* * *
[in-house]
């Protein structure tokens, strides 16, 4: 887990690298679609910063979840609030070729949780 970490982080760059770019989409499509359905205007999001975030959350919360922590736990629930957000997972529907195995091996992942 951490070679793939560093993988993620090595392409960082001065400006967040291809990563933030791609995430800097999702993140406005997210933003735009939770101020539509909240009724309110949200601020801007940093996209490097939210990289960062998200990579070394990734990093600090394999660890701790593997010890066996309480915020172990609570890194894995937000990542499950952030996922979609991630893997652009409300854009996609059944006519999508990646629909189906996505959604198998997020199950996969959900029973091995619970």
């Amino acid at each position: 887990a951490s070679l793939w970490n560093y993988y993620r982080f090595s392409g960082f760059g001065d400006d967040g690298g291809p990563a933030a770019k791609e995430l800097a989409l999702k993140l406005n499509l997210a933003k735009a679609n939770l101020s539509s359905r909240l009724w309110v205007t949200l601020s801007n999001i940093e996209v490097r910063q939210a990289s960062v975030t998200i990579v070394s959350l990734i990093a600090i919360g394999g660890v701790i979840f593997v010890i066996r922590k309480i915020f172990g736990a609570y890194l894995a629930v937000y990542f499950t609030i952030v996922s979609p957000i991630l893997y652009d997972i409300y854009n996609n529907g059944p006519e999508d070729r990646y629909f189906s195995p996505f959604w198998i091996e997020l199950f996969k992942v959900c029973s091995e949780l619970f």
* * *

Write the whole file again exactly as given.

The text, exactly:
[in-house]
């Protein structure tokens, strides 16, 4: 887990690298679609910063979840609030070729949780 970490982080760059770019989409499509359905205007999001975030959350919360922590736990629930957000997972529907195995091996992942 951490070679793939560093993988993620090595392409960082001065400006967040291809990563933030791609995430800097999702993140406005997210933003735009939770101020539509909240009724309110949200601020801007940093996209490097939210990289960062998200990579070394990734990093600090394999660890701790593997010890066996309480915020172990609570890194894995937000990542499950952030996922979609991630893997652009409300854009996609059944006519999508990646629909189906996505959604198998997020199950996969959900029973091995619970």
């Amino acid at each position: 887990a951490s070679l793939w970490n560093y993988y993620r982080f090595s392409g960082f760059g001065d400006d967040g690298g291809p990563a933030a770019k791609e995430l800097a989409l999702k993140l406005n499509l997210a933003k735009a679609n939770l101020s539509s359905r909240l009724w309110v205007t949200l601020s801007n999001i940093e996209v490097r910063q939210a990289s960062v975030t998200i990579v070394s959350l990734i990093a600090i919360g394999g660890v701790i979840f593997v010890i066996r922590k309480i915020f172990g736990a609570y890194l894995a629930v937000y990542f499950t609030i952030v996922s979609p957000i991630l893997y652009d997972i409300y854009n996609n529907g059944p006519e999508d070729r990646y629909f189906s195995p996505f959604w198998i091996e997020l199950f996969k992942v959900c029973s091995e949780l619970f």